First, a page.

Microsoft Renames 'Geneva' ID Management Solutions
Microsoft announced product names for its latest claims-based identity management server platform, dropping the "Geneva" code name.
The Geneva platform (once known as project "Zermatt") consists of three components, and Microsoft unveiled relatively straightforward product names for each. The name switch was announced on Monday at the Microsoft Worldwide Partner Conference in New Orleans.
Geneva Server will be called "Active Directory Federation Services" (ADFS). Essentially, ADFS is the same name used for Microsoft's current single sign-on federation product that's part of Windows Server 2003 R2 and Windows Server 2008.
The Geneva Framework used by developers will be called "Windows Identity Foundation" (WIF). Finally, Windows CardSpace, which helps with the management of access identities, will retain its same name.
Version numbers for the products will be announced later, according to the Vibro.NET Microsoft blog. The blog also emphasized the importance of elevating WIF as a .NET platform for developers.
"This is a Big Deal for developers on the .NET platform, and I want to make sure to give it as much visibility as I can," the blog states. "We claims tinkerers are now recognized first-class citizens in .NET, and it feels good."
Microsoft is planning to release the new ADFS product in the second half of 2009, and it will be available as part of Windows licensing. Geneva Server is currently available as beta 2, and was released in May.
Possibly, the ADFS product will be released in time for Microsoft's Professional Developers Conference in November, with WIF and CardSpace following soon after, according to Gerry Gebel, an analyst at the Burton Group.
The ADFS platform is important for Microsoft because it will be used to establish connections with Microsoft's Windows Azure platform, supporting hosted applications such as SharePoint Online and Exchange Online, Gebel explained.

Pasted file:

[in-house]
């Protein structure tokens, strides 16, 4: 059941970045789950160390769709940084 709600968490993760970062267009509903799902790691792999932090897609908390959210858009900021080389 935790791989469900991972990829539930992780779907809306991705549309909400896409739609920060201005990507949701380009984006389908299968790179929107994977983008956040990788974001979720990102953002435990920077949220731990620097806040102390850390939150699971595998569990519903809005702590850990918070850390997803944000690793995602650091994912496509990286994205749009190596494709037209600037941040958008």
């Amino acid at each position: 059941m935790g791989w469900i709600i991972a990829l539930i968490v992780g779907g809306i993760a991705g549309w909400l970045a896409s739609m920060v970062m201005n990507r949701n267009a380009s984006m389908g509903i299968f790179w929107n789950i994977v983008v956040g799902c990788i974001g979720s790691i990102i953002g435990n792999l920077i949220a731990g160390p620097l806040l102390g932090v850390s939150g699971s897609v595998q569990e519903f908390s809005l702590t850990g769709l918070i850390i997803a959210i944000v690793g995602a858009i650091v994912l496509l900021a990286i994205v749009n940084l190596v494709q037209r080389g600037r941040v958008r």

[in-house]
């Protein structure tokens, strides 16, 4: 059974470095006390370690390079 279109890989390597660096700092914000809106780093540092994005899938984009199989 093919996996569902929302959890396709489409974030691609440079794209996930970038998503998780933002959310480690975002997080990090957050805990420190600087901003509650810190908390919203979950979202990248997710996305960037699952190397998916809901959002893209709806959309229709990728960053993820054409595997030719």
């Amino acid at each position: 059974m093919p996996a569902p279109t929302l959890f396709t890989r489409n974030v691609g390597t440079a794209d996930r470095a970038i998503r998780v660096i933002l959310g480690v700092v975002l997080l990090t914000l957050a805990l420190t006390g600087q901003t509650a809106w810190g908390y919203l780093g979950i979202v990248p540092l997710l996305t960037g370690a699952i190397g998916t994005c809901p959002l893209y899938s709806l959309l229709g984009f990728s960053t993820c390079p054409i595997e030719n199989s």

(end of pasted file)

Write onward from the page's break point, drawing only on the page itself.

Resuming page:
The two biggest features of ADFS will be its claims-transform capability and its use of federation metadata, according to Donovan Follette, senior technical evangelist on Microsoft's Identity and Access technologies. The use of federation metadata makes it possible to configure relationships that used to take extra coding to establish.
"Flexibility with claims is the biggest shift that ADFS developers have to get their minds around," Follette explained, in a Microsoft Channel 9 video.
Microsoft changed some of the nomenclature with the new ADFS product. "Account partners" in the old version are now called "identity providers," Follette said. "Resource partners" are now called "relying parties" because they rely on a token that ADFS will provide to them. The use of the "applications" term disappears in ADFS because they are just considered to be another form of relying parties. Lastly, "organizational claims" or mappings will become "rules" in ADFS.
Developers will be able to use PowerShell to automate setups for relying parties (or applications), Follette explained. You can also use PowerShell to place rules, he said.
The new ADFS product will be interoperable with earlier versions of that server, Follette said. It will support the same SAML and WS protocols as the earlier version, but adds token support for SAML 2.0, he added.
Kurt Mackie is senior news producer for the 1105 Enterprise Computing Group.